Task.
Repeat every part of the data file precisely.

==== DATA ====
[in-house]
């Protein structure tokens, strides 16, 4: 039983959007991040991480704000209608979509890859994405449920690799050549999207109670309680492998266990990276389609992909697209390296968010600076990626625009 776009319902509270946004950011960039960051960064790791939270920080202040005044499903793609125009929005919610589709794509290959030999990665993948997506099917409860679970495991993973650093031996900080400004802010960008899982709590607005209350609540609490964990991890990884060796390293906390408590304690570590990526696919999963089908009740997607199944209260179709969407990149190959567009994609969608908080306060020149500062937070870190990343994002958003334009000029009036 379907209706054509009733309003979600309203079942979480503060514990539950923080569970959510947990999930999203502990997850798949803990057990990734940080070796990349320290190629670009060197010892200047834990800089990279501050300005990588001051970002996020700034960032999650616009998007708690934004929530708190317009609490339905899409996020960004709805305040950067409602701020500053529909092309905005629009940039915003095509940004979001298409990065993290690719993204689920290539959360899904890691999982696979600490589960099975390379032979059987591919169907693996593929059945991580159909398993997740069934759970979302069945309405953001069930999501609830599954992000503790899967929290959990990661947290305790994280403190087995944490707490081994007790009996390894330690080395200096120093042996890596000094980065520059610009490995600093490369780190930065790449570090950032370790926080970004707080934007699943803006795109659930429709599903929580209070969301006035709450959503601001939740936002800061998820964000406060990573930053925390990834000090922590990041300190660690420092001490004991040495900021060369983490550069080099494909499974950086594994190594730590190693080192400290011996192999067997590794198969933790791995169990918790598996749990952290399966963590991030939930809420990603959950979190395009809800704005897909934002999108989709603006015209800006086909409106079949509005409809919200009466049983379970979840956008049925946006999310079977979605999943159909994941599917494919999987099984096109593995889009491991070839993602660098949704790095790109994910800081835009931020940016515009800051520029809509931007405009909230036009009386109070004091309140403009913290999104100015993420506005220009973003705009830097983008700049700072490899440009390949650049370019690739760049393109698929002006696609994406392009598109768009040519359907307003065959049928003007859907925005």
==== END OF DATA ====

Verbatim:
[in-house]
């Protein structure tokens, strides 16, 4: 039983959007991040991480704000209608979509890859994405449920690799050549999207109670309680492998266990990276389609992909697209390296968010600076990626625009 776009319902509270946004950011960039960051960064790791939270920080202040005044499903793609125009929005919610589709794509290959030999990665993948997506099917409860679970495991993973650093031996900080400004802010960008899982709590607005209350609540609490964990991890990884060796390293906390408590304690570590990526696919999963089908009740997607199944209260179709969407990149190959567009994609969608908080306060020149500062937070870190990343994002958003334009000029009036 379907209706054509009733309003979600309203079942979480503060514990539950923080569970959510947990999930999203502990997850798949803990057990990734940080070796990349320290190629670009060197010892200047834990800089990279501050300005990588001051970002996020700034960032999650616009998007708690934004929530708190317009609490339905899409996020960004709805305040950067409602701020500053529909092309905005629009940039915003095509940004979001298409990065993290690719993204689920290539959360899904890691999982696979600490589960099975390379032979059987591919169907693996593929059945991580159909398993997740069934759970979302069945309405953001069930999501609830599954992000503790899967929290959990990661947290305790994280403190087995944490707490081994007790009996390894330690080395200096120093042996890596000094980065520059610009490995600093490369780190930065790449570090950032370790926080970004707080934007699943803006795109659930429709599903929580209070969301006035709450959503601001939740936002800061998820964000406060990573930053925390990834000090922590990041300190660690420092001490004991040495900021060369983490550069080099494909499974950086594994190594730590190693080192400290011996192999067997590794198969933790791995169990918790598996749990952290399966963590991030939930809420990603959950979190395009809800704005897909934002999108989709603006015209800006086909409106079949509005409809919200009466049983379970979840956008049925946006999310079977979605999943159909994941599917494919999987099984096109593995889009491991070839993602660098949704790095790109994910800081835009931020940016515009800051520029809509931007405009909230036009009386109070004091309140403009913290999104100015993420506005220009973003705009830097983008700049700072490899440009390949650049370019690739760049393109698929002006696609994406392009598109768009040519359907307003065959049928003007859907925005």